This is a third category of costs. For practical purposes this is considered non-labor costs. However, it is a cost that is provided to you by a vendor to complete some pre-specified piece of work. As a project manager, you don’t need to determine resources and the costs of resources. This is the vendor’s responsibility. You just need to understand the scope of work to be completed and the cost of that work. In some projects, especially construction and engineering, the vast majority of the work may be outsourced to vendors. On those projects it is important to provide clear scope of work feedback to the vendors and then aggregate that costs of all vendors to come up with final project cost estimates.  

Document all assumptions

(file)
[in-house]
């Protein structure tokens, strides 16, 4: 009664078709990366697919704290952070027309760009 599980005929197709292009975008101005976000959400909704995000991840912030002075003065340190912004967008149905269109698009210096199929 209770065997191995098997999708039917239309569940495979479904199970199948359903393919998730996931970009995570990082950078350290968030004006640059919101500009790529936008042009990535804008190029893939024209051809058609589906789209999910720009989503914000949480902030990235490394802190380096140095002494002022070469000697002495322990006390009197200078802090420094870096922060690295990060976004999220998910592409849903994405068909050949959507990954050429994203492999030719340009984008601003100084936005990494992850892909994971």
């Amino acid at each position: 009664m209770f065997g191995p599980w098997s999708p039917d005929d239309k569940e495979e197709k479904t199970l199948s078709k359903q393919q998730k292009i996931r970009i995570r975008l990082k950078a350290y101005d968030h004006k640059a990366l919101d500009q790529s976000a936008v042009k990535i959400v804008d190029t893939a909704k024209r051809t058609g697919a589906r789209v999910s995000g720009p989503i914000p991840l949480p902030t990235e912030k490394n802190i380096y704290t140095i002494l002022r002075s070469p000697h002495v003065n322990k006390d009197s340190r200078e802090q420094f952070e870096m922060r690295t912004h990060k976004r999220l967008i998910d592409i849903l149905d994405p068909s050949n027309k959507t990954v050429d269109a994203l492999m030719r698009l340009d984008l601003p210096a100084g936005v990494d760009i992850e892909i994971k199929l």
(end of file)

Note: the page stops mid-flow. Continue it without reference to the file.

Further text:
Don’t forget. You will never have all the information you need with 100% certainty. Therefore, it is important to document all the assumptions you are making along with the estimate. If you change your assumptions, it is likely to change your estimates.

Four Planning Techniques to Save Time on Your Project

Four Planning Techniques to Save Time on Your Project

“Planning” is a very general term. When you say you are planning a project, you are really validating scope, creating a Charter, estimating, creating a schedule, and more. Here are four techniques to use when you plan your projects. They may take a little longer in the planning process, but will save you much more time over the life of the project.Use Multiple Estimating Techniques if Possible

An important part of planning is being able to accurately estimate the work activities. Estimates of effort hours will, in turn, drive the cost and duration estimates. There are a number of techniques that can be used to estimate work – analogy, expert opinion, PERT, modeling and more. If possible, try to use two or more techniques for the estimate. If the estimates from multiple techniques are close, you will have more confidence in your numbers. If the estimates are far apart, you can look at the reasons and determine whether one technique may be more accurate than another.